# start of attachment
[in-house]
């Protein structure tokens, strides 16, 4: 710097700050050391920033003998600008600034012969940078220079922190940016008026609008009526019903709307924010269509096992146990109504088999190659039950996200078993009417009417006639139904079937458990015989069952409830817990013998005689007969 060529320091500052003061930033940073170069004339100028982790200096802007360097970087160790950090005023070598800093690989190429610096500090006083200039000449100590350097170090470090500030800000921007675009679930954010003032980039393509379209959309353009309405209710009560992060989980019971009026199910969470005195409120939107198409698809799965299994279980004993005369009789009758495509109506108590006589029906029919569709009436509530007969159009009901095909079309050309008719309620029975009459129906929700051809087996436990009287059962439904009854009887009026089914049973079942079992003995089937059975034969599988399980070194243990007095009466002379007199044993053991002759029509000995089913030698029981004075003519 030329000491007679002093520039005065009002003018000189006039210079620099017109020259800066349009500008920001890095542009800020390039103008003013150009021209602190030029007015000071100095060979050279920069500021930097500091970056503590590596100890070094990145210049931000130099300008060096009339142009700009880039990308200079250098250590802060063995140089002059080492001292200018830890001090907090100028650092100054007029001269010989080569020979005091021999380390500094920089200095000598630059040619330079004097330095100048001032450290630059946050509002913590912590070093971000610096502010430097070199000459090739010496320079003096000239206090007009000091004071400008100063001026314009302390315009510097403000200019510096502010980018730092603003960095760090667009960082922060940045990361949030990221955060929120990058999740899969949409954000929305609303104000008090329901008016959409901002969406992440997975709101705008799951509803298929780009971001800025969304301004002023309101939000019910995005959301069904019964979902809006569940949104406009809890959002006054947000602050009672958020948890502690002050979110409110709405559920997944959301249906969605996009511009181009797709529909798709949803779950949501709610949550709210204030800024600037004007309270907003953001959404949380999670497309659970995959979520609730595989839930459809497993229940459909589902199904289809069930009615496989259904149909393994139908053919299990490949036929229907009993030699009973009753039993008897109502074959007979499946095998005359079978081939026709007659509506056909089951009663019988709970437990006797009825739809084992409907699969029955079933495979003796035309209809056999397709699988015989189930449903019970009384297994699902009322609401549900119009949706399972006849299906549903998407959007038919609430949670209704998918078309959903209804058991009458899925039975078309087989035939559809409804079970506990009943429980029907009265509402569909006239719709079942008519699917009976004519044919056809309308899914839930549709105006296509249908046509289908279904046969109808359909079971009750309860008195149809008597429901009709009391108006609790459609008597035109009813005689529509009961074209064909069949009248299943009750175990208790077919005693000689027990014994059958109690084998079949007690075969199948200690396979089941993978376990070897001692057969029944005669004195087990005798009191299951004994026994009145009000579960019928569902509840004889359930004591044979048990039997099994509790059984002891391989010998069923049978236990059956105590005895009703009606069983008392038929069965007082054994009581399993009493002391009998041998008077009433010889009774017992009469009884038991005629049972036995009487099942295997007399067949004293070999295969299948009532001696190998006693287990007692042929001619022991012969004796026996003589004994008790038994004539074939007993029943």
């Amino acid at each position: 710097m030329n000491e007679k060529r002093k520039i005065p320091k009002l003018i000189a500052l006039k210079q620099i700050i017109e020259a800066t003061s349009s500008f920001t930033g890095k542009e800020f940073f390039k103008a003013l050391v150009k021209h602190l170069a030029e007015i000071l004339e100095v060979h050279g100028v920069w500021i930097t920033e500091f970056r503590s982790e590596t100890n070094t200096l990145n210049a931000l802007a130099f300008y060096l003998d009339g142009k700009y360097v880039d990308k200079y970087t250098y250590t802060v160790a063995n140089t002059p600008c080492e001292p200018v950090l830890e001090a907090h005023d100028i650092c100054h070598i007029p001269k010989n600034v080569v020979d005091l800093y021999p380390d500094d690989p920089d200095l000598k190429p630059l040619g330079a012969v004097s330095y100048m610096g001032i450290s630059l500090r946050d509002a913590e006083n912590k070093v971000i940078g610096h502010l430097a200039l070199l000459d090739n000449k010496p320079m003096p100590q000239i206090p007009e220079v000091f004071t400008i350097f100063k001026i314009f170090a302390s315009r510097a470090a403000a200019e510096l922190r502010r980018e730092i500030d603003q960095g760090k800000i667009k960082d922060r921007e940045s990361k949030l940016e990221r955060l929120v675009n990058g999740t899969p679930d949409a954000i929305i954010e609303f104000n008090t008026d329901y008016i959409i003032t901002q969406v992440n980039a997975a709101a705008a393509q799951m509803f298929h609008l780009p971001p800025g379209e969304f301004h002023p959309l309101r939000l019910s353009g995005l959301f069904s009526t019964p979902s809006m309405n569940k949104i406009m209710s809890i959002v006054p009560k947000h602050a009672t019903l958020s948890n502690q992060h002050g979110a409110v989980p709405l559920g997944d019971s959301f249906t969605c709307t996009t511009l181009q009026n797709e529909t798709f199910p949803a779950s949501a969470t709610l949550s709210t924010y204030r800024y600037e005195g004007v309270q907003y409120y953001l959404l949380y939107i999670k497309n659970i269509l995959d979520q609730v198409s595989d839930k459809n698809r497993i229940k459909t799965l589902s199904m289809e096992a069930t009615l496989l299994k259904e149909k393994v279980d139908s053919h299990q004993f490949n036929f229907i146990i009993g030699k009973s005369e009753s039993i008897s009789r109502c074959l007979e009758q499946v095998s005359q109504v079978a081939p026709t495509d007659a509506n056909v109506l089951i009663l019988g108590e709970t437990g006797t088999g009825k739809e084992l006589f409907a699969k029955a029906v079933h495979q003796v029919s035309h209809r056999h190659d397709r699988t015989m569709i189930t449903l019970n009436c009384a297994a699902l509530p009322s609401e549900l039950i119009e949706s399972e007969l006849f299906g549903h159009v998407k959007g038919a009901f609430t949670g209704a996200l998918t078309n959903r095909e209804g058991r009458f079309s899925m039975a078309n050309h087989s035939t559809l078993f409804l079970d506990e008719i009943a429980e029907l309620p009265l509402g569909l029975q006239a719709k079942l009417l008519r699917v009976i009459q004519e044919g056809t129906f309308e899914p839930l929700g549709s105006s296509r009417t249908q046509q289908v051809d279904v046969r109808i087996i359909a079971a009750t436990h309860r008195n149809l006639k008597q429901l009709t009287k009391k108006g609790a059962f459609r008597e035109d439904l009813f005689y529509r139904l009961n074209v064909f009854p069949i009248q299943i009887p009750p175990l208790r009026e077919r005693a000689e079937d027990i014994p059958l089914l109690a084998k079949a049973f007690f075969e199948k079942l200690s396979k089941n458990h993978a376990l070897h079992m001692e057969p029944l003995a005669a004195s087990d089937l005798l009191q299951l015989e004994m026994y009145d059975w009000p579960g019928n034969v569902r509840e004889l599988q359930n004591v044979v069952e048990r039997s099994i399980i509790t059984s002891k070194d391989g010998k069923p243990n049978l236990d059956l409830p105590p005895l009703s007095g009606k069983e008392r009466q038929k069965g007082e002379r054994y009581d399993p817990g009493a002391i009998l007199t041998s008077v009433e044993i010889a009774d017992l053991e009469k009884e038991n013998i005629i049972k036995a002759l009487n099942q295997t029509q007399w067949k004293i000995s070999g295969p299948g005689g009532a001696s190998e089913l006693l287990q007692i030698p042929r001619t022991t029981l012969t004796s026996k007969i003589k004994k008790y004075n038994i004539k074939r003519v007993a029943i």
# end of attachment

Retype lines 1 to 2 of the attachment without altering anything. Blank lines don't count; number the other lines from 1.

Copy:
[in-house]
């Protein structure tokens, strides 16, 4: 710097700050050391920033003998600008600034012969940078220079922190940016008026609008009526019903709307924010269509096992146990109504088999190659039950996200078993009417009417006639139904079937458990015989069952409830817990013998005689007969 060529320091500052003061930033940073170069004339100028982790200096802007360097970087160790950090005023070598800093690989190429610096500090006083200039000449100590350097170090470090500030800000921007675009679930954010003032980039393509379209959309353009309405209710009560992060989980019971009026199910969470005195409120939107198409698809799965299994279980004993005369009789009758495509109506108590006589029906029919569709009436509530007969159009009901095909079309050309008719309620029975009459129906929700051809087996436990009287059962439904009854009887009026089914049973079942079992003995089937059975034969599988399980070194243990007095009466002379007199044993053991002759029509000995089913030698029981004075003519 030329000491007679002093520039005065009002003018000189006039210079620099017109020259800066349009500008920001890095542009800020390039103008003013150009021209602190030029007015000071100095060979050279920069500021930097500091970056503590590596100890070094990145210049931000130099300008060096009339142009700009880039990308200079250098250590802060063995140089002059080492001292200018830890001090907090100028650092100054007029001269010989080569020979005091021999380390500094920089200095000598630059040619330079004097330095100048001032450290630059946050509002913590912590070093971000610096502010430097070199000459090739010496320079003096000239206090007009000091004071400008100063001026314009302390315009510097403000200019510096502010980018730092603003960095760090667009960082922060940045990361949030990221955060929120990058999740899969949409954000929305609303104000008090329901008016959409901002969406992440997975709101705008799951509803298929780009971001800025969304301004002023309101939000019910995005959301069904019964979902809006569940949104406009809890959002006054947000602050009672958020948890502690002050979110409110709405559920997944959301249906969605996009511009181009797709529909798709949803779950949501709610949550709210204030800024600037004007309270907003953001959404949380999670497309659970995959979520609730595989839930459809497993229940459909589902199904289809069930009615496989259904149909393994139908053919299990490949036929229907009993030699009973009753039993008897109502074959007979499946095998005359079978081939026709007659509506056909089951009663019988709970437990006797009825739809084992409907699969029955079933495979003796035309209809056999397709699988015989189930449903019970009384297994699902009322609401549900119009949706399972006849299906549903998407959007038919609430949670209704998918078309959903209804058991009458899925039975078309087989035939559809409804079970506990009943429980029907009265509402569909006239719709079942008519699917009976004519044919056809309308899914839930549709105006296509249908046509289908279904046969109808359909079971009750309860008195149809008597429901009709009391108006609790459609008597035109009813005689529509009961074209064909069949009248299943009750175990208790077919005693000689027990014994059958109690084998079949007690075969199948200690396979089941993978376990070897001692057969029944005669004195087990005798009191299951004994026994009145009000579960019928569902509840004889359930004591044979048990039997099994509790059984002891391989010998069923049978236990059956105590005895009703009606069983008392038929069965007082054994009581399993009493002391009998041998008077009433010889009774017992009469009884038991005629049972036995009487099942295997007399067949004293070999295969299948009532001696190998006693287990007692042929001619022991012969004796026996003589004994008790038994004539074939007993029943």